Ryan Fletter of Denver’s Barolo Grill on the durability of Super Tuscans and an unexpected barbera - Wine & Spirits Magazine

Ryan Fletter of Denver’s Barolo Grill on the durability of Super Tuscans and an unexpected barbera

Ryan Fletter started as a server and captain at Barolo Grill in 1994. After a few stints away from the restaurant—opening another restaurant nearby and spending some time with the Michael Mina group in San Francisco—he returned to Denver with his family in 2003 to become the Barolo Grill’s GM and Wine Director. Last May, he purchased Barolo Grill, and 2015 turned out to be the restaurant’s busiest year yet.
Super Tuscans: gateway wine Super Tuscans are more approachable than ever, and have a lot to offer. People are comfortable going into that section, it isn’t a risky bet. Now Super Tuscans are a comfort zone—first it was Napa cab, then Super Tuscans—and now with those as something guests order all time, they are coming in and asking about refosco from Friuli. Their familiarity is wider and broader and they are looking for more unique appellations. What was unusual is now usual and I think that the Super Tuscan category has allowed riskier bets for guests. People have more exposure or more experience or both. Starting with Chianti I think Chianti does really well by the glass; it does better there than by the bottle [the Rodano 2011 Chianti Classico is his most popular BTG]. Guests want to drink a bottle of a Super Tuscan or a nebbiolo or Montepulciano d’Abruzzo. With Chianti by the glass, guests start the meal with it, but don’t drink it throughout. It could also be a comfort thing, like guests come in and don’t want to look at the list so they just order what they know. After settling down, they’ll look at the list. It’s a soft, easy catch. Beyond pinot grigio I don’t think people get excited about [pinot grigio], but they like it and drink it. Everyone is more excited about talking pinot bianco or other wines that are siblings rather than pinot grigio. Sauvignon blanc has been getting attention, also verdicchio and the more unoaked citrusy-style whites, like Soave. Gavi grabs pinot grigio drinkers. It’s almost as if pinot grigio is like merlot: do you have anything like that, but not that? People back into pinot grigio and then move on. Some wines are just beverages and pinot grigio really fits this category of commodity. Guests don’t really ask about appellations or producers or even countries, not asking about anything in particular, just drinking it. I’m not hearing an exchange about it. Pinot noir middle ground One of my top sellers is the Elk Cove Willamette Valley 2013 Pinot Noir. I have several pinot noirs listed by the glass; one is from the Willamette, one is a European example. I don’t find any backing off of pinot noir. Willamette Valley is the middle ground between the Old World and the New World, not heavily oaked and with ethereal, floral notes. It fits a niche well, especially on a list that is Italian, with lots of sangiovese and autochthonous varietals—there is nothing like a great glass of pinot. It isn’t replacing anything Italian; pinot noir really just stands on its own. I find that for most guests ordering [pinot noir], it tees up the night, and then they decide to just drink a bottle of it. Not too light and not too heavy—it is hard to compete with that category. Pinot grigio is easily piled on by other varietals, there can be lots of substitutions, but pinot noir is not easy to substitute; guests aren’t going to stop drinking it and drink something in lieu of it. Pinot sales have really been booming. On three barberas in the top ten People are barbera-crazy right now! I can almost say that, like Super Tuscans, this is another category that people are comfortable with. There are many on the top end [in the $70 range] that are darker, weightier and plusher. These fit the merlot/Super Tuscan medium- to full-bodied category really well. There can be a fair amount of oak, so it isn’t for those looking for the nebbiolo experience, but I have different levels of barbera. Served by the glass and on the tasting menu—it is jaw-dropping how much activity there is on barbera.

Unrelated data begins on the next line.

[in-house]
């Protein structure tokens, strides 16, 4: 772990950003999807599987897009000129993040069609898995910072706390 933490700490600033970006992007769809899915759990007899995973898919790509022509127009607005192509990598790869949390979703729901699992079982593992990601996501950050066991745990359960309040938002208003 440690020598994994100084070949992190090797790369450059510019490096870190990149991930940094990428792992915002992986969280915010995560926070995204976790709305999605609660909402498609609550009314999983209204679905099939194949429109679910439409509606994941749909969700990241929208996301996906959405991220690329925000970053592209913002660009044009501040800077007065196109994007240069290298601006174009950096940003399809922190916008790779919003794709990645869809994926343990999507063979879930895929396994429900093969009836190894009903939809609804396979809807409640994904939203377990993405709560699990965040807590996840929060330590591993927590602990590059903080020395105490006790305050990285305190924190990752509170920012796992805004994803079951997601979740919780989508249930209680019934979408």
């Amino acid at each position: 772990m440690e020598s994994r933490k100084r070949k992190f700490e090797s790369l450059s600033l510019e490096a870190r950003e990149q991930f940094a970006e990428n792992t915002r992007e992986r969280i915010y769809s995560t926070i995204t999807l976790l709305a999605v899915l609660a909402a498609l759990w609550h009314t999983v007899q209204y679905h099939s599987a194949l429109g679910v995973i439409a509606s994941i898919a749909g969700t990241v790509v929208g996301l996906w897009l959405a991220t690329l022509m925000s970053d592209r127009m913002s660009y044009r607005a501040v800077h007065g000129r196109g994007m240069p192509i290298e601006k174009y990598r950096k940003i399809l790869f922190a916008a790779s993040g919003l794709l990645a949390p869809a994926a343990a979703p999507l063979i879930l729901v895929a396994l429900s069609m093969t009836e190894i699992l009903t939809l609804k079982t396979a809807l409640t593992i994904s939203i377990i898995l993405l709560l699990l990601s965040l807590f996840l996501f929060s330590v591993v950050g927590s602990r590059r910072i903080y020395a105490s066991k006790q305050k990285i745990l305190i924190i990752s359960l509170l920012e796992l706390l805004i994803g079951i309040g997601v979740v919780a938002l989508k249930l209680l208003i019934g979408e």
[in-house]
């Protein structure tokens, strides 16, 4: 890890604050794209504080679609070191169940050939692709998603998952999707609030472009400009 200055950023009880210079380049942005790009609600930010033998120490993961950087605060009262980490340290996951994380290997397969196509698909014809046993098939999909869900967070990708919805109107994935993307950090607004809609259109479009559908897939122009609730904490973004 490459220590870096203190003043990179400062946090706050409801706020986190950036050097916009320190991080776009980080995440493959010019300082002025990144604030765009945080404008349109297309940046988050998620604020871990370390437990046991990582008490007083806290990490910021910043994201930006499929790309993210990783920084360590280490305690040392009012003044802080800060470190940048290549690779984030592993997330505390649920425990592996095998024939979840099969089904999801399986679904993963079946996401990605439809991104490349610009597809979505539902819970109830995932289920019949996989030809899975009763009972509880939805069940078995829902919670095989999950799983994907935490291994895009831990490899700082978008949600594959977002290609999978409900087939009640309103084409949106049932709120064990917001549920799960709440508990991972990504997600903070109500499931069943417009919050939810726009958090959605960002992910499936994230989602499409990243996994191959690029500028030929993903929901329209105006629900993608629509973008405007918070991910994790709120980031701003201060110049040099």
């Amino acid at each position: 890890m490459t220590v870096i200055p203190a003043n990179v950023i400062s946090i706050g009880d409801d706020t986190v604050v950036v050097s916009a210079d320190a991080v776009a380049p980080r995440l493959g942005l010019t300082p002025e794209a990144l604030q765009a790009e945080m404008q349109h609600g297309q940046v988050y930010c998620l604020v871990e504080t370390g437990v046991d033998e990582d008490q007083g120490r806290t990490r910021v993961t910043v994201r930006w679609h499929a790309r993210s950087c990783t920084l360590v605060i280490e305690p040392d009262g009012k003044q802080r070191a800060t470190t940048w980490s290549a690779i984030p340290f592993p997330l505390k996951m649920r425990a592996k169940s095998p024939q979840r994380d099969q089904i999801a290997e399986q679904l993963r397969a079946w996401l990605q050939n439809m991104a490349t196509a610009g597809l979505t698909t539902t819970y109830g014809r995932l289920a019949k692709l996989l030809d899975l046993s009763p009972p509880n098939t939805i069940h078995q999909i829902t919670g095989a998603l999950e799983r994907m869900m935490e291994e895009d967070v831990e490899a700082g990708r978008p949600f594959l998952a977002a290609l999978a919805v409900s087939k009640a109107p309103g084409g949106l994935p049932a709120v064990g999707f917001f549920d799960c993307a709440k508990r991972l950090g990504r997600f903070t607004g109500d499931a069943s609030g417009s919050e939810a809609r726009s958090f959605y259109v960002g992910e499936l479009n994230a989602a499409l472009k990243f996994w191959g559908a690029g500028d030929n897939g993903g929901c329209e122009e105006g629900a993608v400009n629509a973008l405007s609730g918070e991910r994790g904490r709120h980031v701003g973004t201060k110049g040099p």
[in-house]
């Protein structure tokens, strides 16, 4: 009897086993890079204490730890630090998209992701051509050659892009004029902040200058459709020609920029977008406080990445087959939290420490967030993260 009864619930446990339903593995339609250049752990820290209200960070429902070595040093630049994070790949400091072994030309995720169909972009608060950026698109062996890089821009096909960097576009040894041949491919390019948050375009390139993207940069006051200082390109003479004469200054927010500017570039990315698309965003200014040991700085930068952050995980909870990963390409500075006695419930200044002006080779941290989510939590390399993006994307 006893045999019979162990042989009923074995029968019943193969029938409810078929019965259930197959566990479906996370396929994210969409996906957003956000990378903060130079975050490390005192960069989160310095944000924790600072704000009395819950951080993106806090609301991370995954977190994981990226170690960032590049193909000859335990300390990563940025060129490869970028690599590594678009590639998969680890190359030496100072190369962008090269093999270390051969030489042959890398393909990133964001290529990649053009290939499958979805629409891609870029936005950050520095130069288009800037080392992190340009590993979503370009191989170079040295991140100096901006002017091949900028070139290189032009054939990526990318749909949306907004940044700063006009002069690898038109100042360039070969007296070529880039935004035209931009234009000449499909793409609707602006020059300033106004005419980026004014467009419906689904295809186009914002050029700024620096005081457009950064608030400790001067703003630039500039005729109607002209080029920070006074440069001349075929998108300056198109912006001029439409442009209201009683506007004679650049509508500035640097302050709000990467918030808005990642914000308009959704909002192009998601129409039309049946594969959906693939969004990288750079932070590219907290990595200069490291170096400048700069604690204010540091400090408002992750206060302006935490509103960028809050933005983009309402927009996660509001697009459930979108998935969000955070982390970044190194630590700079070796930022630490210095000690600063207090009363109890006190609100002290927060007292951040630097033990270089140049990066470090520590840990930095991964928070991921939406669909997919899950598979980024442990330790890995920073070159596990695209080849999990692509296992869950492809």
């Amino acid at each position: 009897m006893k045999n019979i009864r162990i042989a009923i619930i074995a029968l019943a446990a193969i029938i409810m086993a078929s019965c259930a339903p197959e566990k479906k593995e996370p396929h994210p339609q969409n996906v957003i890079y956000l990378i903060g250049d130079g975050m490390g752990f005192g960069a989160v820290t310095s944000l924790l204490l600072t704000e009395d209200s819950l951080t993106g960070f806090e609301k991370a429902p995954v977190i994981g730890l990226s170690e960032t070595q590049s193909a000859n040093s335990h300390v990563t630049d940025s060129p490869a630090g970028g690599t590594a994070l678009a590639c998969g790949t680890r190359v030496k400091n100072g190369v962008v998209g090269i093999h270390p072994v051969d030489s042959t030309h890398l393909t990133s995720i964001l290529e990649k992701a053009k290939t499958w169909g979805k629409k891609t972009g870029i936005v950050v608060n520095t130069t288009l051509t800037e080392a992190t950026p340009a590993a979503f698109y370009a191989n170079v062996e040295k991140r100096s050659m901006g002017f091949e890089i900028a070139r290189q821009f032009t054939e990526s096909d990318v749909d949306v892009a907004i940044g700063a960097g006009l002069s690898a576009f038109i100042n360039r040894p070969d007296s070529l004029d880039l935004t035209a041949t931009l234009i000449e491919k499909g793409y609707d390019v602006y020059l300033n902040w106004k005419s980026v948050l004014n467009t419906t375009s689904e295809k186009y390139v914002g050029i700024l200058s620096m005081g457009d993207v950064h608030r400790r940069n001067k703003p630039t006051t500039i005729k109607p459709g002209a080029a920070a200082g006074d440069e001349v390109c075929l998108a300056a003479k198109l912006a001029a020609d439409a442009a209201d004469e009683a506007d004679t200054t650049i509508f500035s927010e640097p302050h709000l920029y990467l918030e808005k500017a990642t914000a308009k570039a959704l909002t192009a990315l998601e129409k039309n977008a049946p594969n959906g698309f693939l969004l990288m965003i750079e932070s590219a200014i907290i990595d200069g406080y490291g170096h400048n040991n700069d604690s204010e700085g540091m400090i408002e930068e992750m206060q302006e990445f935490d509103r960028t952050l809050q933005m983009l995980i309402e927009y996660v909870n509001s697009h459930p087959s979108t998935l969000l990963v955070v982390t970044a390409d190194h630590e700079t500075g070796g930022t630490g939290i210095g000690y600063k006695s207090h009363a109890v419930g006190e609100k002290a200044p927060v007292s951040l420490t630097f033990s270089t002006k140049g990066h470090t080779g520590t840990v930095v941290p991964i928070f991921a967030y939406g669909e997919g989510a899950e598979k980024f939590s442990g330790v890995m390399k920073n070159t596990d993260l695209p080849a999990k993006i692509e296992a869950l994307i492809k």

Caitlin Griffith knew her future career would entail food and drink when, at the age of six, she munched an anchovy from her father’s Caesar salad thinking it as a small strip of bacon—and was more than pleasantly surprised. While enrolled in New York University’s Food Studies program, she learned the secrets of affinage in the caves of Murray’s Cheese.

This story appears in the print issue of February 2020.
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